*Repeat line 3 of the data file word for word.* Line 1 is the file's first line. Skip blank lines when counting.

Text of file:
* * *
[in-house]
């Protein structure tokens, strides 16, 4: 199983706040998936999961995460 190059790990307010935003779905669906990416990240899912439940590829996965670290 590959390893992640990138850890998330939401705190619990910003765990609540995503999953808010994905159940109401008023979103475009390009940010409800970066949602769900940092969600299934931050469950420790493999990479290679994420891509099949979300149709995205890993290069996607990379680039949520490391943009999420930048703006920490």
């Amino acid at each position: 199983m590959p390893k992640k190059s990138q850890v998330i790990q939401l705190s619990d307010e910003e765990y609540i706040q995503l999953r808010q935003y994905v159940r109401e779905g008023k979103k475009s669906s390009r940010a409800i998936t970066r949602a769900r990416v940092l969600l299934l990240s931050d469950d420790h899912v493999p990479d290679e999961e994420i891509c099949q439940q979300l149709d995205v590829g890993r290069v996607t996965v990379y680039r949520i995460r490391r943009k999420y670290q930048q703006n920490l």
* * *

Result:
């Amino acid at each position: 199983m590959p390893k992640k190059s990138q850890v998330i790990q939401l705190s619990d307010e910003e765990y609540i706040q995503l999953r808010q935003y994905v159940r109401e779905g008023k979103k475009s669906s390009r940010a409800i998936t970066r949602a769900r990416v940092l969600l299934l990240s931050d469950d420790h899912v493999p990479d290679e999961e994420i891509c099949q439940q979300l149709d995205v590829g890993r290069v996607t996965v990379y680039r949520i995460r490391r943009k999420y670290q930048q703006n920490l």